China Releases a Whole Lot of Data as World Awaits Trump’s Inauguration

January 20, 2017

At 17:00 GMT (noon EST), Donald J. Trump will officially become the 45th president of the United States.

The dollar rose overnight by 0.6% against the New Zealand dollar, 0.4% versus the loonie, 0.3% relative to the Aussie dollar, yen and sterling, 0.2% vis-a-vis the euro and peson, and 0.1% against the yuan and Swiss franc.

Share prices in Asia rose 0.7% in China and 0.3% in Japan but fell 1.1% in India, 0.8% in Singapore, 0.7% in Hong Kong, and 0.4% in South Korea. The Australian and New Zealand markets slipped by 0.7% and 0.1%. In Europe, equities rose 0.6% in France and 0.3% in the U.K. and Spain but fell 0.1% in Germany and Switzerland.

10-year sovereign debt yields climbed 5 bps in Italy, 4 bps in France, and 3 bps in Germany and the U.K. but fell 2 bps in Japan. The 10-year U.S. Treasury yield in futures trading rose 3 bps to 2.50%. Fed Chair Janet Yellen made bullish remarks about the U.S. economy and believes around three rate hike in 2017 are plausible.

West Texas Intermediate oil increased 0.9% to $51.83 per barrel. Gold is trading 0.1% softer at $1,200.40 per troy ounce.

Power in the executive branch of the U.S. federal government transitions today. The new president promises a whirlwind of executive orders in the next day or so and is urging the Congress to repeal and replace the Affordable Care Act as quickly as possible.

Chinese GDP growth slightly surpassed expectations last quarter with a 1.7% quarter-on-quarter increase that lifted on-year growth to 6.8%. That the same as on-year growth in the final quarter of 2015 but down from 7.3% in 4Q14, 7.7% in 4Q13, 7.6% in 4Q12 and 8.1% in 4Q11. Average GDP growth last year of 6.7% was conveniently right in the middle of the government’s 6.5-7% target range and just 0.2 percentage points less than in 2015.

Other released Chinese data today showed

  • On-year 6.0% expansion in industrial production in both December and 2016 as a whole. Such compares in 5.9% in December 2015 and full-2015.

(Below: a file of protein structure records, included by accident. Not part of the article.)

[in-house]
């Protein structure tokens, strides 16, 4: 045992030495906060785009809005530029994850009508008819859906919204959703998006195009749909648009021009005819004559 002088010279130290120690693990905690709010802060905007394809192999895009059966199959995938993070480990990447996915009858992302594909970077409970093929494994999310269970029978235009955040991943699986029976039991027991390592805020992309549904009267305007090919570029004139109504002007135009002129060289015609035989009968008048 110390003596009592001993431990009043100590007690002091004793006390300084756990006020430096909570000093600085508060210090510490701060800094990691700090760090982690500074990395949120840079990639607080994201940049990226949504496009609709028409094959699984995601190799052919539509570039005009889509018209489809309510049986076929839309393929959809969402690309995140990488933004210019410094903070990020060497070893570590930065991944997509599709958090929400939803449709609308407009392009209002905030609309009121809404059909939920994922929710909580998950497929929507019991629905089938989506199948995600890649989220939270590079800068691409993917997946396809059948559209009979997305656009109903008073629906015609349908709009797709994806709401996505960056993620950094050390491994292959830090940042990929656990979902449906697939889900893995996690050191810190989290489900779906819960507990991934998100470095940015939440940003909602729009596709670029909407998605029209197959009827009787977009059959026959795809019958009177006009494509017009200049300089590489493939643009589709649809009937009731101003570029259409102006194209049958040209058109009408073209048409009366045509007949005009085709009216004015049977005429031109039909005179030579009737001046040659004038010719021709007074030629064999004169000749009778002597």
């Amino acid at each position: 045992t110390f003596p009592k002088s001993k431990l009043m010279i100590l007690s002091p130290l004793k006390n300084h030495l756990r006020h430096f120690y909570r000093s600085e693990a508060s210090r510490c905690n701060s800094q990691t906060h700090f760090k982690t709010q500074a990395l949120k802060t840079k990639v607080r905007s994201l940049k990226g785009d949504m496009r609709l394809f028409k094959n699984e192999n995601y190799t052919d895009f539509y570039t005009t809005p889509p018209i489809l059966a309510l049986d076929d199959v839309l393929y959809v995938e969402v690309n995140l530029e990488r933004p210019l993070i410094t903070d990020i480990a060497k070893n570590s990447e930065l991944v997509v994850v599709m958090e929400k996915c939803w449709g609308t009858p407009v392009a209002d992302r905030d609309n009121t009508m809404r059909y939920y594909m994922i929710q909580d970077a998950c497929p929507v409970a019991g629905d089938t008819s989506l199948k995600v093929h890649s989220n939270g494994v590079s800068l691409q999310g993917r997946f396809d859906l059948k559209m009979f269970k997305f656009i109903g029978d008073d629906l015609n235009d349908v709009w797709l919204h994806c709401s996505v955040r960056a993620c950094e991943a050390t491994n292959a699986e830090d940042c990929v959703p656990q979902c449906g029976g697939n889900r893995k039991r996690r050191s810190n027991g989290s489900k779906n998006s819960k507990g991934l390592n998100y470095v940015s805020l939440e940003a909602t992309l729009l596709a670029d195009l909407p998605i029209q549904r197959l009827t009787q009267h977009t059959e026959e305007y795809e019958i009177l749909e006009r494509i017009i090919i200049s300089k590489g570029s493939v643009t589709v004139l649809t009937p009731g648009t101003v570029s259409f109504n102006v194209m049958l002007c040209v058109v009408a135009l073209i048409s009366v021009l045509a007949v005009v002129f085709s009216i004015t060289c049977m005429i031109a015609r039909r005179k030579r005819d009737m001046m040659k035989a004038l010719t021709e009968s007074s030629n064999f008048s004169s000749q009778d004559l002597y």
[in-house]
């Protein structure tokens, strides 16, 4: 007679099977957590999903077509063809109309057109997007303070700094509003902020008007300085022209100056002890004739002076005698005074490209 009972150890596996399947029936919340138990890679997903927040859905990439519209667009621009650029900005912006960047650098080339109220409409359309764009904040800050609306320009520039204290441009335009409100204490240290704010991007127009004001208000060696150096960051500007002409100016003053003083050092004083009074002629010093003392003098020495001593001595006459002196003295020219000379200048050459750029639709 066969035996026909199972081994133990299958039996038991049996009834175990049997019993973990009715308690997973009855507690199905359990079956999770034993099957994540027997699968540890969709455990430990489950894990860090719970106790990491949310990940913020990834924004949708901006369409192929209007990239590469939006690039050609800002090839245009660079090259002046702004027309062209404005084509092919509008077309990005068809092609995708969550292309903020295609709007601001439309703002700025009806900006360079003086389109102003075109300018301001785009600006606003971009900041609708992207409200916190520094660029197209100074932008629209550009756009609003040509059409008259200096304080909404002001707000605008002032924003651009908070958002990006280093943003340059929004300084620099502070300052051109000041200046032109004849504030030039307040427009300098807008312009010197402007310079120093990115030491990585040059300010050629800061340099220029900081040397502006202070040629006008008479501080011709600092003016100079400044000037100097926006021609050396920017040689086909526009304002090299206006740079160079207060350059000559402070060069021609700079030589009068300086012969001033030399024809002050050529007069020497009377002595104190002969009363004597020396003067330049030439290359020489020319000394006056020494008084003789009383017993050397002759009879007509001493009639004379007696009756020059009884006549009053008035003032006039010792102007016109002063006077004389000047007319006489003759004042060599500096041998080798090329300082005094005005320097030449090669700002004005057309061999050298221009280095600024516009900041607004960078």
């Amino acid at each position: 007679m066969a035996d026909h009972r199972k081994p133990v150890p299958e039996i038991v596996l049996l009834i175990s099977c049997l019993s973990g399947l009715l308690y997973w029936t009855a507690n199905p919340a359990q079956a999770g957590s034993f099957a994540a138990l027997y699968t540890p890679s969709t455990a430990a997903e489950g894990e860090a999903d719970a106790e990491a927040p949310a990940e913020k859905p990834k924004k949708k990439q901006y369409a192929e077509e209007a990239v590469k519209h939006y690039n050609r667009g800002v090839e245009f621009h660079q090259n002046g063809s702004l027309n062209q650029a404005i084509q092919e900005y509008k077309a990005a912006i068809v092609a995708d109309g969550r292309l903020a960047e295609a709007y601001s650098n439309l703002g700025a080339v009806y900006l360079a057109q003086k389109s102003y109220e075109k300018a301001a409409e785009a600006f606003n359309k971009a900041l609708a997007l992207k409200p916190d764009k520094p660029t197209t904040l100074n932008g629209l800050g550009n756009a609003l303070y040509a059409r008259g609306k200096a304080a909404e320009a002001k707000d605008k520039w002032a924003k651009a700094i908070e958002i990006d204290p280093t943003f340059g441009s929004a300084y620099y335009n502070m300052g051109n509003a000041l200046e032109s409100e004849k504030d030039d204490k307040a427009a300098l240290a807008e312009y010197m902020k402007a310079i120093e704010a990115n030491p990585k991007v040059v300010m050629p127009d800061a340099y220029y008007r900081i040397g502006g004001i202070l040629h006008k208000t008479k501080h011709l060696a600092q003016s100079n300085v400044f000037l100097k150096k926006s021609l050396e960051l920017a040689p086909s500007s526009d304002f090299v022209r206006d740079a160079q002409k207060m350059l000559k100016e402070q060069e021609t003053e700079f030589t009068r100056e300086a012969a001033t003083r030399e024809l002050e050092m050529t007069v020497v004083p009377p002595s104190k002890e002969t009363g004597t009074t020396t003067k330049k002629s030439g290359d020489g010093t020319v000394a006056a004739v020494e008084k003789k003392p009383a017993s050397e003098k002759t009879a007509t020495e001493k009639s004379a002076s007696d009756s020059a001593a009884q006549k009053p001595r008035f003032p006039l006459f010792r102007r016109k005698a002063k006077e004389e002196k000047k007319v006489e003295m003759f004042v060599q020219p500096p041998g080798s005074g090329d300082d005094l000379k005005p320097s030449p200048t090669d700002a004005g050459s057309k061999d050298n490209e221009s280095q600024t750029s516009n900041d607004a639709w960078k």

• A 10.9% on-year rise of retail sales in December, which was a tad better than forecast. Retail sales advanced 10.4% in 2016 after 10.7% in 2015.
  • An 8.1% rise of fixed asset investment in 2016, down from 10.0% in 2015 and 15.7% in 2014. The government has been trying to rotate China’s economy away from its heavy reliance on business investment.

Japanese department store sales fell only 1.7% in the year to December. That’s the smallest on-year drop since July.

German producer prices posted a 1.0% on-year increase in December, most in 47 months. Energy went up 0.5%, while all other producer prices were 1.2% higher collectively than a year earlier. On average, the PPI still dropped 1.7% in 2016, following declines of 1.8% in 2015, 1.0% in 2014, and a mere 0.1% in 2013.

British retail sales volume plunged 1.9% in December, the biggest monthly drop in 44 months. The on-year advance of 4.3% was less than forecast and at a 3-month low. Sales last quarter exceeded their year-earlier level by a robust 5.6%, however. The British Retail Consortium estimates no on-year change ins same-store sales last month.

New home sales in Australia jumped 6.1% in November on top of a 3.8% rise the month before.

Irish producer prices rose 0.5% on month and 1.3% on year in December.

Danish consumer sentiment┬áin December fell to a 43-month low. The Greek current account deficit of EUR 1.19 billion in November was six times larger than October’s shortfall.

India’s index of leading economic indicators bounced up just 0.3% last month after sinking 1.2% in November.

The Central Bank of Chile late yesterday announced a 25-basis point cut of its key interest rate to 3.25%. That was the first change in a year.

Canadian retail sales and consumer price figures get released shortly.

Copyright 2017, Larry Greenberg. All rights reserved. No secondary distribution without expressed permission.

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